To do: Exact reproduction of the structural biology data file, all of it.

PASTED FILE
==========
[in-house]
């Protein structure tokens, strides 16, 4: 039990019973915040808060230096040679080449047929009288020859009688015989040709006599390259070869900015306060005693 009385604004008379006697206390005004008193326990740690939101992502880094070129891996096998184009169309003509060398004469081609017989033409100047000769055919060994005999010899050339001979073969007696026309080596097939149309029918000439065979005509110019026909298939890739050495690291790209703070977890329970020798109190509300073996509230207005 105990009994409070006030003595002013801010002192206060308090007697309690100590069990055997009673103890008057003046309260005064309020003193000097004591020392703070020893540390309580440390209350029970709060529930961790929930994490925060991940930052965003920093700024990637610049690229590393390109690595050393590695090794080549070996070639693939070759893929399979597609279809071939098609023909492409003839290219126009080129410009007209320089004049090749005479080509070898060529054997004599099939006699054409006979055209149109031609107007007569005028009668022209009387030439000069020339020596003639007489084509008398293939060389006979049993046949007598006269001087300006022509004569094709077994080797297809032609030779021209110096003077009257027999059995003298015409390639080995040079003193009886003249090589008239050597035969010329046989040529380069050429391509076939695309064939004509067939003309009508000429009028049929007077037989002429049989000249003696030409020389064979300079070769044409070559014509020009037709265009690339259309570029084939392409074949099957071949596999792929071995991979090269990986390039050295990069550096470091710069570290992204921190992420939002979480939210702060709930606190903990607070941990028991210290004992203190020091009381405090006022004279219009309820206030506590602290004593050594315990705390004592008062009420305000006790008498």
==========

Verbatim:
[in-house]
């Protein structure tokens, strides 16, 4: 039990019973915040808060230096040679080449047929009288020859009688015989040709006599390259070869900015306060005693 009385604004008379006697206390005004008193326990740690939101992502880094070129891996096998184009169309003509060398004469081609017989033409100047000769055919060994005999010899050339001979073969007696026309080596097939149309029918000439065979005509110019026909298939890739050495690291790209703070977890329970020798109190509300073996509230207005 105990009994409070006030003595002013801010002192206060308090007697309690100590069990055997009673103890008057003046309260005064309020003193000097004591020392703070020893540390309580440390209350029970709060529930961790929930994490925060991940930052965003920093700024990637610049690229590393390109690595050393590695090794080549070996070639693939070759893929399979597609279809071939098609023909492409003839290219126009080129410009007209320089004049090749005479080509070898060529054997004599099939006699054409006979055209149109031609107007007569005028009668022209009387030439000069020339020596003639007489084509008398293939060389006979049993046949007598006269001087300006022509004569094709077994080797297809032609030779021209110096003077009257027999059995003298015409390639080995040079003193009886003249090589008239050597035969010329046989040529380069050429391509076939695309064939004509067939003309009508000429009028049929007077037989002429049989000249003696030409020389064979300079070769044409070559014509020009037709265009690339259309570029084939392409074949099957071949596999792929071995991979090269990986390039050295990069550096470091710069570290992204921190992420939002979480939210702060709930606190903990607070941990028991210290004992203190020091009381405090006022004279219009309820206030506590602290004593050594315990705390004592008062009420305000006790008498």